New York, NY, December 16, 2005—PEN, the world association of writers, decried the suspension of trial proceedings against Turkish author Orhan Pamuk, insisting the charges against him should have been dismissed outright and calling the delay another way to prolong pressure on Pamuk and dozens of other writers and publishers currently being prosecuted in Turkey. Pamuk appeared in court today in Istanbul on charges of “publicly denigrating Turkish identity.” The trial was suspended shortly after it convened; proceedings were postponed to February 7, 2006 after the Ministry of Justice said that it needed more time to study the trial dossier.

“Orhan Pamuk should never have been forced into a courtroom, and must not now be made to wait upon the Turkish government’s pleasure,” PEN American Center President Salman Rushdie said today in London. “It is not his words, but the case against him, that badly damages Turkey’s good name, and the charges he faces should be dismissed as soon as possible. Nor can the other writers awaiting trial as a result of the problems for free expression embedded in the Turkish Penal Code, be forgotten.”

In Vienna, International PEN President Jiøí Gruša warned of the impact of both the trial and the postponement. “It is unbelievable that Orhan Pamuk, one of Turkey’s best known and eminent authors, is in this situation,” said Gruša.  “What it indicates is a complete disregard for the right to freedom of expression not only for Pamuk, but also for the Turkish populace as a whole. This decision bodes ill for other writers who are being tried under similar laws.”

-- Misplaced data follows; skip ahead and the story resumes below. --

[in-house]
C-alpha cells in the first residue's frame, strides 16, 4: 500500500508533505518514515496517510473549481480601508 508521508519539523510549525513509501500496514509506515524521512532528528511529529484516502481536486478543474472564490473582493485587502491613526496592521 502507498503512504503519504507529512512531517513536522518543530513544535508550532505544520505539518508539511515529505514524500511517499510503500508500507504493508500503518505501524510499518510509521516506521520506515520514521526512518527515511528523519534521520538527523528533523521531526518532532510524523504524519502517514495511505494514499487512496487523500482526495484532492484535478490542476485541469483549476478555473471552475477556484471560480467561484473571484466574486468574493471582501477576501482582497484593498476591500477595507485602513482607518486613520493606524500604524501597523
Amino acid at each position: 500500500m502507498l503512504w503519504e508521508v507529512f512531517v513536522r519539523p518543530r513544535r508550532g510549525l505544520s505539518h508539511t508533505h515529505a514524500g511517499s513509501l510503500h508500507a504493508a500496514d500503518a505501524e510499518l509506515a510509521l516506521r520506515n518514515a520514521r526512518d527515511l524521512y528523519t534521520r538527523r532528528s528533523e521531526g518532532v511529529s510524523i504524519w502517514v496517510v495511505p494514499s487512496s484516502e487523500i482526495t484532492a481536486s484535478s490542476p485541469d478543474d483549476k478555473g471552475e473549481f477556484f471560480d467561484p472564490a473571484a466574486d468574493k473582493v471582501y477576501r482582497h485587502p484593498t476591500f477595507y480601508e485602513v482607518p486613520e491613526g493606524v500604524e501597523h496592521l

Orhan Pamuk is one of at least 14 writers, publishers and journalists accused under an amended version of an “insult” law that criminalizes criticism of the Turkish state and its officials. They are being prosecuted for writings and comments on sensitive issues including human rights abuses by the Turkish army and the mass killings of Armenians by the Ottoman army in the early 1900s. Turkey’s penal code was revised earlier this year in an effort to satisfy European Union concerns over weak human rights and free expression protections, but the surge in prosecutions under Section 301 in the new code shows that those who challenge longstanding taboos are still vulnerable. In all, around 50 writers, publishers, and journalists have been before Turkish courts this year under various Penal Code provisions for their writings on sensitive issues.

Postponements like the one today in Pamuk’s trial are a common tactic in these cases. Hearings often drag on over many months and sometimes years. If the writers lose, they face prison. If they win, it is only after considerable cost and the kind of harassment that is meant to discourage others from publishing similar work.

“PEN demands that the charges against all writers, publishers and journalists be dismissed and that the laws under which they are being tried be removed from the Penal Code,” Gruša reiterated.  “We also call on the Turkish authorities to put a definitive end to the penalization of those who exercise their right to freedom of expression.”

More Information:

Larry Siems, (212) 334-1660 ext. 105